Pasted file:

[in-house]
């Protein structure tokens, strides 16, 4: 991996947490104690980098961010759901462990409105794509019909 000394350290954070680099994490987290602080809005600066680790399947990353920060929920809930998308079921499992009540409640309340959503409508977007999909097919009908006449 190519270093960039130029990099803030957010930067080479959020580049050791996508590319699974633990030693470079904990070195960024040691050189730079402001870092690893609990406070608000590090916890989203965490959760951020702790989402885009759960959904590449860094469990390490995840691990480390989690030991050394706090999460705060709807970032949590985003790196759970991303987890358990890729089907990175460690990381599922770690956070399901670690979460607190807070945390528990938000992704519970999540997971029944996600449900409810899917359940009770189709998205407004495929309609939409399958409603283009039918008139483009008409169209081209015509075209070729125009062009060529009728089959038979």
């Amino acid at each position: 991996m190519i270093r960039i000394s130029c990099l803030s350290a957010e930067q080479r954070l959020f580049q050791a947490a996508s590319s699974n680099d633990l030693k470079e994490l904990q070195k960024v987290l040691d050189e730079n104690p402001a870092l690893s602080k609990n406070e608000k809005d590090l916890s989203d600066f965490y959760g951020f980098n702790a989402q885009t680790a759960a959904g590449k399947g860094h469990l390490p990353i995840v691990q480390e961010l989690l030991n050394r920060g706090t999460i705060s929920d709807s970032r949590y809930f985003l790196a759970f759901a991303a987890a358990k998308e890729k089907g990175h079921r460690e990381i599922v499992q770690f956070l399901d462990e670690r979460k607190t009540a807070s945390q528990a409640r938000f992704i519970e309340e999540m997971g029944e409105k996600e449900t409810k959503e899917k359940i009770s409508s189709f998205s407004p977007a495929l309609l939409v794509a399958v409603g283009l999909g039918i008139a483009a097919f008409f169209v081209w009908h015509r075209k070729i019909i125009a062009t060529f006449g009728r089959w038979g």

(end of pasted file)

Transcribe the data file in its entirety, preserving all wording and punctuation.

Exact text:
[in-house]
């Protein structure tokens, strides 16, 4: 991996947490104690980098961010759901462990409105794509019909 000394350290954070680099994490987290602080809005600066680790399947990353920060929920809930998308079921499992009540409640309340959503409508977007999909097919009908006449 190519270093960039130029990099803030957010930067080479959020580049050791996508590319699974633990030693470079904990070195960024040691050189730079402001870092690893609990406070608000590090916890989203965490959760951020702790989402885009759960959904590449860094469990390490995840691990480390989690030991050394706090999460705060709807970032949590985003790196759970991303987890358990890729089907990175460690990381599922770690956070399901670690979460607190807070945390528990938000992704519970999540997971029944996600449900409810899917359940009770189709998205407004495929309609939409399958409603283009039918008139483009008409169209081209015509075209070729125009062009060529009728089959038979």
């Amino acid at each position: 991996m190519i270093r960039i000394s130029c990099l803030s350290a957010e930067q080479r954070l959020f580049q050791a947490a996508s590319s699974n680099d633990l030693k470079e994490l904990q070195k960024v987290l040691d050189e730079n104690p402001a870092l690893s602080k609990n406070e608000k809005d590090l916890s989203d600066f965490y959760g951020f980098n702790a989402q885009t680790a759960a959904g590449k399947g860094h469990l390490p990353i995840v691990q480390e961010l989690l030991n050394r920060g706090t999460i705060s929920d709807s970032r949590y809930f985003l790196a759970f759901a991303a987890a358990k998308e890729k089907g990175h079921r460690e990381i599922v499992q770690f956070l399901d462990e670690r979460k607190t009540a807070s945390q528990a409640r938000f992704i519970e309340e999540m997971g029944e409105k996600e449900t409810k959503e899917k359940i009770s409508s189709f998205s407004p977007a495929l309609l939409v794509a399958v409603g283009l999909g039918i008139a483009a097919f008409f169209v081209w009908h015509r075209k070729i019909i125009a062009t060529f006449g009728r089959w038979g």